Other Questions Folks Ask


WHY WRITE A book on something so private and Personal, Like grief?  

I wrote it because I couldn't not write it. I’ve always been a scribbler, mostly writing short stories and very bad poems. But the first summer after Dad died I kicked into overdrive. I was writing so many things down. I'd work four shifts a week at the local Ground Round, serving burgers and nachos and chicken salads, and then I’d hole up in my room and write the rest of the evening. I've known nothing so exotic and frightening as that season of sitting alone in the dark with a blinking cursor.

To an extent, those nights were a way of me sorting out my own heart, but at some point, they flowered into something more. The writing took on a different tone, and I realized I was actually writing to someone else. It wasn’t journaling; it was facing outward.  

I should also mention that after Dad died I struggled at the library trying to find the right books. There was so much, and yet so little. This was 15 years ago, now, before memoirs (especially spiritual memoirs) were white-hot, and before it became so fashionable in religious circles to unpack your baggage and let it flap on clothesline. That is very "in" right now, that kind of candor, but this was a decade ago, when people were slightly more buttoned up, and it all felt daring to me. It felt raw and unvarnished and honest enough to maybe actually connect, to maybe really speak something helpful into this private and awkward and clammy thing we call grief.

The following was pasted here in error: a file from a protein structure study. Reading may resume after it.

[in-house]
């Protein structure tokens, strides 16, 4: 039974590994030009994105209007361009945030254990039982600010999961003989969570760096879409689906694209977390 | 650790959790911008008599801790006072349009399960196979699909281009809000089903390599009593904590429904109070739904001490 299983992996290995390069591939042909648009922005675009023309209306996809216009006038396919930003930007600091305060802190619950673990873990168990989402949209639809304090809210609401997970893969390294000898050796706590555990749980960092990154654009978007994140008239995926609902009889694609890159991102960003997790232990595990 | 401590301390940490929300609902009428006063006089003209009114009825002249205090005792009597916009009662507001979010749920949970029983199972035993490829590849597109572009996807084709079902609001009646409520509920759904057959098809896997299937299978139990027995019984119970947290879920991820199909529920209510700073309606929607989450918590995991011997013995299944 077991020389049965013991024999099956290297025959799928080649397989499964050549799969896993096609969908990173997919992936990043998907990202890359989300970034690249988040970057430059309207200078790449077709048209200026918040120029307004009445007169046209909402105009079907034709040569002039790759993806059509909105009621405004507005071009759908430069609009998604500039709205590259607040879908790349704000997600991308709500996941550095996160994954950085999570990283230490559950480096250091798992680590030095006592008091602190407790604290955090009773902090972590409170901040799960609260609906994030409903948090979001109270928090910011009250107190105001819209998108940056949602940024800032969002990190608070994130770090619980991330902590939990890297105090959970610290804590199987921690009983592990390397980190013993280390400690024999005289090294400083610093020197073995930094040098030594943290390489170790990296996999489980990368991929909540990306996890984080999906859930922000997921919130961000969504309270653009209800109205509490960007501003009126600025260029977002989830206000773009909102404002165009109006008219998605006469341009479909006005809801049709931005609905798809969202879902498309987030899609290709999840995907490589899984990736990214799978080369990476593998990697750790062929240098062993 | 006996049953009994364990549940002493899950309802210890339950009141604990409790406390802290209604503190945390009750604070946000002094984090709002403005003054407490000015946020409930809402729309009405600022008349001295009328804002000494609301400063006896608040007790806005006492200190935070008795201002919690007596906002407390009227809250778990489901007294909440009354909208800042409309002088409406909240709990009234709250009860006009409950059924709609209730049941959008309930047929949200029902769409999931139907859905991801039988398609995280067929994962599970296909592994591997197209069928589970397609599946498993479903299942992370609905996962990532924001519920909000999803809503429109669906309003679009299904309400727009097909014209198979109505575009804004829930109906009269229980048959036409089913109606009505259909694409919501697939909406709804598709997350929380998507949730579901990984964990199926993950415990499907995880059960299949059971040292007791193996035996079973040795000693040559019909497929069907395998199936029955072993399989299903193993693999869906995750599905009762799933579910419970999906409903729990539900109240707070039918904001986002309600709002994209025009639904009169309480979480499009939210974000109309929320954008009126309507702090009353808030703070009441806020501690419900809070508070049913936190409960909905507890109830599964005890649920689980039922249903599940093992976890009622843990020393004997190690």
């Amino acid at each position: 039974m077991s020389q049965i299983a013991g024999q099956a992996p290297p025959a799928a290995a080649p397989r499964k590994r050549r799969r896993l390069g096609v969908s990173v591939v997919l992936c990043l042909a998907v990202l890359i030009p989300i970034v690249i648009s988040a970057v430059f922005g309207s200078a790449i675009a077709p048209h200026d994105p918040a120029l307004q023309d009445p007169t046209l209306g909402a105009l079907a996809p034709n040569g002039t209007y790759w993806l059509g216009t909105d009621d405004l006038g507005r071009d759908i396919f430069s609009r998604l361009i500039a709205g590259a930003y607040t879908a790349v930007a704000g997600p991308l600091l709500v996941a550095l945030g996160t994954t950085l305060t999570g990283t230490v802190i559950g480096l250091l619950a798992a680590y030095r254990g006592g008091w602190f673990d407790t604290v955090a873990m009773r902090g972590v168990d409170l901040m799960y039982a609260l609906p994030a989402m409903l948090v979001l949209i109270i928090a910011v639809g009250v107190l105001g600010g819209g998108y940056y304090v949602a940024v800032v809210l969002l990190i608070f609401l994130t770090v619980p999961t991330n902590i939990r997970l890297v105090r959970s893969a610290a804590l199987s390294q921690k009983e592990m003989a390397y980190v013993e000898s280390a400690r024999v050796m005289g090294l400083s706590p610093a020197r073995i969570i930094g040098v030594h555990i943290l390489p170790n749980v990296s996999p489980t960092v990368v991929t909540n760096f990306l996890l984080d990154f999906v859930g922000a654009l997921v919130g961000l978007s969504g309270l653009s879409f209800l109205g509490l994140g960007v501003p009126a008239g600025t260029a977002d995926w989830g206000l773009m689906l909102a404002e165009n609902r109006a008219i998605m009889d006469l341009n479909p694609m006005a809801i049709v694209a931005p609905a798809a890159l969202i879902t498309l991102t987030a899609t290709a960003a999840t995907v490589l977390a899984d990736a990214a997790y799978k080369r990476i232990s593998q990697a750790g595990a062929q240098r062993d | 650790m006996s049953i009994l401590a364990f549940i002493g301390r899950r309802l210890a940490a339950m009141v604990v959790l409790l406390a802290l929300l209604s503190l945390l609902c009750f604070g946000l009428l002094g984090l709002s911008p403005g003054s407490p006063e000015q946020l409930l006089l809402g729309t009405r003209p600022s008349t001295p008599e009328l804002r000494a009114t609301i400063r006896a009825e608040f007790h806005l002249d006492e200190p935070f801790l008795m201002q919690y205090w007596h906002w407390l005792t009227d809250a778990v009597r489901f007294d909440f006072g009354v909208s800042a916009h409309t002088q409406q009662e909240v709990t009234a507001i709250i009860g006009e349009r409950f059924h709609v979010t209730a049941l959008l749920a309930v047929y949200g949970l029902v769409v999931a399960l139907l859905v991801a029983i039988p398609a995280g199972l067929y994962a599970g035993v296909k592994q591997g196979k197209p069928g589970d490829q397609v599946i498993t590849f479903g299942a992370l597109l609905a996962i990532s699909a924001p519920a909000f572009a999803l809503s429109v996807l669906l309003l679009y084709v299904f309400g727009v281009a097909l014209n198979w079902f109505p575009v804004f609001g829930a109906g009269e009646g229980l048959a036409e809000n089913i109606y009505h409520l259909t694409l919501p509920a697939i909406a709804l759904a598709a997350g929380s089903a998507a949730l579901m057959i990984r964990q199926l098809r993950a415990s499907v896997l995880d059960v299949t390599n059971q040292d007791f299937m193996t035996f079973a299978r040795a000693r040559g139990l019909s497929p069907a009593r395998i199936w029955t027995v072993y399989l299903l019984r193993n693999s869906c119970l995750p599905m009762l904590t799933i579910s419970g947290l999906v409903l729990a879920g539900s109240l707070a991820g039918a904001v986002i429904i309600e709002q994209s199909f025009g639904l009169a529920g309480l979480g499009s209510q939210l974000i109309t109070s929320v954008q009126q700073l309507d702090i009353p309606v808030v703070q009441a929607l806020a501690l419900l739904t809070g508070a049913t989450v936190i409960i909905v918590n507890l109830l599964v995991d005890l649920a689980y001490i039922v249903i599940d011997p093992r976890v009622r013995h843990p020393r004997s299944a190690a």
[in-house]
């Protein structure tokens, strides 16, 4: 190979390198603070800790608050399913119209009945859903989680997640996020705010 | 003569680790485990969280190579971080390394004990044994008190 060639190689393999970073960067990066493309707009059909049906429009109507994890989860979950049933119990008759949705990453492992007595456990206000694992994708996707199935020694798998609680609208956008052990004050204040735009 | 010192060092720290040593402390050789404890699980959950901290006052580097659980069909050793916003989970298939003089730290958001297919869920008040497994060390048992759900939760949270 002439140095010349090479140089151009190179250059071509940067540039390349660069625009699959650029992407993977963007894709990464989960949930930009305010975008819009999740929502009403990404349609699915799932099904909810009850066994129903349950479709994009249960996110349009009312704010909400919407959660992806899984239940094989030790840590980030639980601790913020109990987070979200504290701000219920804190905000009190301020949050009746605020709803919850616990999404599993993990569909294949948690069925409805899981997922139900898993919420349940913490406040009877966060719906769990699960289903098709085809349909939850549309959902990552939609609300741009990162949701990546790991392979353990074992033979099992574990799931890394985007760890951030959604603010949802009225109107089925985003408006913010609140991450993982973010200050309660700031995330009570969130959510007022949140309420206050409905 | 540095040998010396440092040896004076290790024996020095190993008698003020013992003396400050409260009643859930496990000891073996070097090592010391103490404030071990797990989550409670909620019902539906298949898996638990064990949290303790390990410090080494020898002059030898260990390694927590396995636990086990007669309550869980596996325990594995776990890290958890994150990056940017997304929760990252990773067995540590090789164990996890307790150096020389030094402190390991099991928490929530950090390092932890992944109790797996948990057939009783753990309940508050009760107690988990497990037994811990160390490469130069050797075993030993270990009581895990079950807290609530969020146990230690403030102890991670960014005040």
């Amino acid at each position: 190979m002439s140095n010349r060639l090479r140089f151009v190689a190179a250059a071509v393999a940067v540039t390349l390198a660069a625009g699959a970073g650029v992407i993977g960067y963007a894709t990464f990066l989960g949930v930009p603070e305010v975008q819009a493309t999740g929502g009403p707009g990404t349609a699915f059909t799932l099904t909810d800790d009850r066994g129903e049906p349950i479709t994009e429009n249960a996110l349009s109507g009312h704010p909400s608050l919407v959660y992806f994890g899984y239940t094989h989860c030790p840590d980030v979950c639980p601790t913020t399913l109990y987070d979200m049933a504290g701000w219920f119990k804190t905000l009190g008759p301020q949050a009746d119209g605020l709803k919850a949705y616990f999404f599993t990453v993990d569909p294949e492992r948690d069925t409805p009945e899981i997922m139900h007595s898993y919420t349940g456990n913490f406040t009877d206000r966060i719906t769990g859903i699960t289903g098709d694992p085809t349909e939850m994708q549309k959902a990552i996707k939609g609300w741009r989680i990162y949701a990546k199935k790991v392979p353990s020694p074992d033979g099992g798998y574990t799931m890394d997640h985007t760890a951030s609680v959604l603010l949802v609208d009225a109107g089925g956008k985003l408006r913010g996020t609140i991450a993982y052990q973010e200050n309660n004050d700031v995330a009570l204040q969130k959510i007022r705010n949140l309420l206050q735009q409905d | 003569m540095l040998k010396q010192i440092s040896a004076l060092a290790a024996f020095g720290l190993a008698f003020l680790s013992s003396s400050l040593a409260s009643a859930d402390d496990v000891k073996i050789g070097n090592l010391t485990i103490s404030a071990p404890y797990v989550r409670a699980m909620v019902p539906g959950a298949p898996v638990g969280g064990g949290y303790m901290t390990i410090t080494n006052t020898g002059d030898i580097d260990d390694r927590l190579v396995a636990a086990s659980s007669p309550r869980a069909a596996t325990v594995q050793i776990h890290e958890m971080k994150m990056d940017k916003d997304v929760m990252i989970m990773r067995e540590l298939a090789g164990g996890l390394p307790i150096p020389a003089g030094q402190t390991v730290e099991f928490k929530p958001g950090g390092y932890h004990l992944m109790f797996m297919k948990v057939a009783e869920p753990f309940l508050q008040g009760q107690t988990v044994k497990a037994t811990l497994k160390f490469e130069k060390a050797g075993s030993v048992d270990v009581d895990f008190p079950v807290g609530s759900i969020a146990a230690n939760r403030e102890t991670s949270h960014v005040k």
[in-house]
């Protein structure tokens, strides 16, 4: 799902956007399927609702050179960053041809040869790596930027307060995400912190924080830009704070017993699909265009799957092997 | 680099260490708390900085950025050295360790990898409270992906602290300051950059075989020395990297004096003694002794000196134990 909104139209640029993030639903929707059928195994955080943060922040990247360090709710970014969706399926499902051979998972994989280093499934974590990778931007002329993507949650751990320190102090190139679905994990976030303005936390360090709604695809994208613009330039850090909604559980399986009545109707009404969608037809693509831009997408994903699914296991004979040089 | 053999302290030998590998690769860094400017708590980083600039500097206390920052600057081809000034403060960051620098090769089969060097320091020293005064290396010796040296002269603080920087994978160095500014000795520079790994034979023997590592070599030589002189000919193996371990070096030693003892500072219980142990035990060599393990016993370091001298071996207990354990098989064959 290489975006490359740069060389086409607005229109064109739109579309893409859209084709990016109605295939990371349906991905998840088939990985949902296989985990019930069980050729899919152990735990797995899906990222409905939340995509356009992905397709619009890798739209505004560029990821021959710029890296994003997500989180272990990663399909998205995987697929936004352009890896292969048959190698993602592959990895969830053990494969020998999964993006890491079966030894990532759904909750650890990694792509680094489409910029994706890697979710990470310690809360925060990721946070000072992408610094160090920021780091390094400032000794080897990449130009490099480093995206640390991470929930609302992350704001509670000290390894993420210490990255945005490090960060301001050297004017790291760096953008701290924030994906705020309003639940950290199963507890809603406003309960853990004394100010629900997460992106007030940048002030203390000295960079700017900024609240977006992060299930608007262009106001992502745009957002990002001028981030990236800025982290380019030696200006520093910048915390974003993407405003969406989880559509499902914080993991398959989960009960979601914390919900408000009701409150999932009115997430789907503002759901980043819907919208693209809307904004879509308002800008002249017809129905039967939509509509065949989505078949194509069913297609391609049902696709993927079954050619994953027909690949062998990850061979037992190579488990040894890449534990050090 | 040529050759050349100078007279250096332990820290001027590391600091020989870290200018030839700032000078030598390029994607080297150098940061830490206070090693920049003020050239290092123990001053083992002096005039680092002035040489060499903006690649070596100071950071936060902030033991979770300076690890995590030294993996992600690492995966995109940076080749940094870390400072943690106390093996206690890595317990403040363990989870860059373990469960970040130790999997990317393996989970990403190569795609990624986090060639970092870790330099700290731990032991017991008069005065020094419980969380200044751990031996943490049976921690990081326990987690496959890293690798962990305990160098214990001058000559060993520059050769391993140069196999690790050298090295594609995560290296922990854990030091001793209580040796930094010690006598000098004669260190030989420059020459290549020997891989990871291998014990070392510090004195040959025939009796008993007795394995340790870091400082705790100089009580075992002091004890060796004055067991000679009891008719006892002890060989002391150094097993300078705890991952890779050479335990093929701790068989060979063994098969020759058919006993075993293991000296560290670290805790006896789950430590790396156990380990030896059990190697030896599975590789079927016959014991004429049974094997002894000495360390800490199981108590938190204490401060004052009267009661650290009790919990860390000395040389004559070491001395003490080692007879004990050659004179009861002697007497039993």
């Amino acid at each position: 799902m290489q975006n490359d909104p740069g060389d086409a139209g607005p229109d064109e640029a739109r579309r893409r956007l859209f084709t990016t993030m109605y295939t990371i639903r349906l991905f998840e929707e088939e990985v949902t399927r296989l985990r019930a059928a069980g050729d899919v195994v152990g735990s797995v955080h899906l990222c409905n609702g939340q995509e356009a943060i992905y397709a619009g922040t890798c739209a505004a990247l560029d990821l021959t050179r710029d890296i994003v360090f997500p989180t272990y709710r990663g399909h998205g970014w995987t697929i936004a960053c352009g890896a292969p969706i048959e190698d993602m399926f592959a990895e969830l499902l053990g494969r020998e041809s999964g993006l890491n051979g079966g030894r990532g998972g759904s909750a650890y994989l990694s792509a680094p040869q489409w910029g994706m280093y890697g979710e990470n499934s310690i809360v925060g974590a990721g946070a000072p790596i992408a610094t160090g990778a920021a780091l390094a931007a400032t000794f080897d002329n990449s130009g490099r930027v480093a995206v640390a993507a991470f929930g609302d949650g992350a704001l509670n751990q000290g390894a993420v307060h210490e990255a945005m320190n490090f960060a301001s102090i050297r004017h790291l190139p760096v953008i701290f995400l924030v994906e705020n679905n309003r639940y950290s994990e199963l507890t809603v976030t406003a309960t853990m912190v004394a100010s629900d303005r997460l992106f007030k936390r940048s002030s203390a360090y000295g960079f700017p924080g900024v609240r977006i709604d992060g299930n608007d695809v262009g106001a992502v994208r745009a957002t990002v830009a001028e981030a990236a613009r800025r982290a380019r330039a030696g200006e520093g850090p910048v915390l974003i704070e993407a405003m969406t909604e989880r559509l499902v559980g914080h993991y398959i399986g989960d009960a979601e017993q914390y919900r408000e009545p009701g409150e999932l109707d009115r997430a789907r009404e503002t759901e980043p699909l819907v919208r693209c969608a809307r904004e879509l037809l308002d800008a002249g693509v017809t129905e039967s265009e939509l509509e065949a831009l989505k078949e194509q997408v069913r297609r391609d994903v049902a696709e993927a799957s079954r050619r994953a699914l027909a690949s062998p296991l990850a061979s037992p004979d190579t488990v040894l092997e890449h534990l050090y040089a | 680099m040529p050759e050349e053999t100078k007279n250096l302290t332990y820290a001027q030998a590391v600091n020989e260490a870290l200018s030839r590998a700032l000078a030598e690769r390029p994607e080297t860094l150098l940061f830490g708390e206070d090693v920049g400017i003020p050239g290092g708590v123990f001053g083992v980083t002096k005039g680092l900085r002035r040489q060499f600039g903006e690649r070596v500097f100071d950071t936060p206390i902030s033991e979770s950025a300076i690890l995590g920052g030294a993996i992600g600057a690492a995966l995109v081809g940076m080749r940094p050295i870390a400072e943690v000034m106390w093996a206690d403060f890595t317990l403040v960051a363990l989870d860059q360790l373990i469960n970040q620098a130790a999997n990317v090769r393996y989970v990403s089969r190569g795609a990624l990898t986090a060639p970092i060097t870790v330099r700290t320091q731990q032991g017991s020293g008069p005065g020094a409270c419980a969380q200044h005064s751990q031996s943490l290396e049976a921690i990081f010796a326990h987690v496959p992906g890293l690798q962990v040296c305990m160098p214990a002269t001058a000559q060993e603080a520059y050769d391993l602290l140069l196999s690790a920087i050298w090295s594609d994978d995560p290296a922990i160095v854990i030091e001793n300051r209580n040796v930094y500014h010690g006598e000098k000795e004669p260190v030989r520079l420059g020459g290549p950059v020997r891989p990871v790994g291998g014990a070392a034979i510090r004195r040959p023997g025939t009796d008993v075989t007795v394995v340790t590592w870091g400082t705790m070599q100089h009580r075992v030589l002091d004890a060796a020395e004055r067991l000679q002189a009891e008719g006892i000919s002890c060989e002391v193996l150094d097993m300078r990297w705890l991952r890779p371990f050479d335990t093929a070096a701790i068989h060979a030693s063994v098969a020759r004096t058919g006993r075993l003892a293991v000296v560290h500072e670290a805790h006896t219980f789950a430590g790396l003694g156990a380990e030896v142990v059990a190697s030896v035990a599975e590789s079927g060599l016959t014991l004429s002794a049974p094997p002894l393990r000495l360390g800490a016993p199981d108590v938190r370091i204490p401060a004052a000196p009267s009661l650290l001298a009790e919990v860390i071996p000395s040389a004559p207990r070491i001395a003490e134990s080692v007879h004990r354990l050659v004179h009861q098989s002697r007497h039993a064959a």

How is Broken different from other grief books?

Well, to circle back to the library: I noticed the books skewed two ways: Prescriptive, plotting out grief in suffer-through stages (interestingly, Elisabeth Kubler-Ross never meant her stage-theory to be a roadmap for bereaved people; it was an attempt to describe patterns she saw in terminal patients who were coming to grips with their own illnesses).

So there were those: The treatment manuals.

And then there were the religious books, the ones that tried to frost over the broken cake, and so many didn't seem to do a very great job. So many books talked so chirpily, about heaven, and hope, and peace, and in some unintended way, they seemed to take away the one thing I needed most: the permission to hurt. 

I wanted to create something in the middle. I wanted Broken to read like a permission slip, giving the reader room to feel what she need to feel. I wanted it to reflect all the fleshy, emotional circuitry that goes into this being-human business. But at the same time...I also hoped it could be a tool for directing those feelings (mine and the readers's), because I believe this is the hallmark of true faith: It grounds us. It provides panoramic perspective that keeps our feelings from drifting too far. It keeps us anchored to bigger truths. 


Was All the HONESTy worth it? 

Most days, I'd say yes. ;) But it is terrifying to put so much of your heart on page. Unfortunately, I'm a Myers-Briggs INFJ, which means I'm afflicted with a foggy mind (one easily dizzied by feelings). I can have a hard time sussing out what I think until I work it all out on paper.

I will also say this: So many conversations between fathers and daughters are left unspoken. They’re assumed, but never actually said. I think there are a lot of things that Dad and I intended but never verbalized...and in some ways this book is a way of exploring that, and trying to finally say what I meant.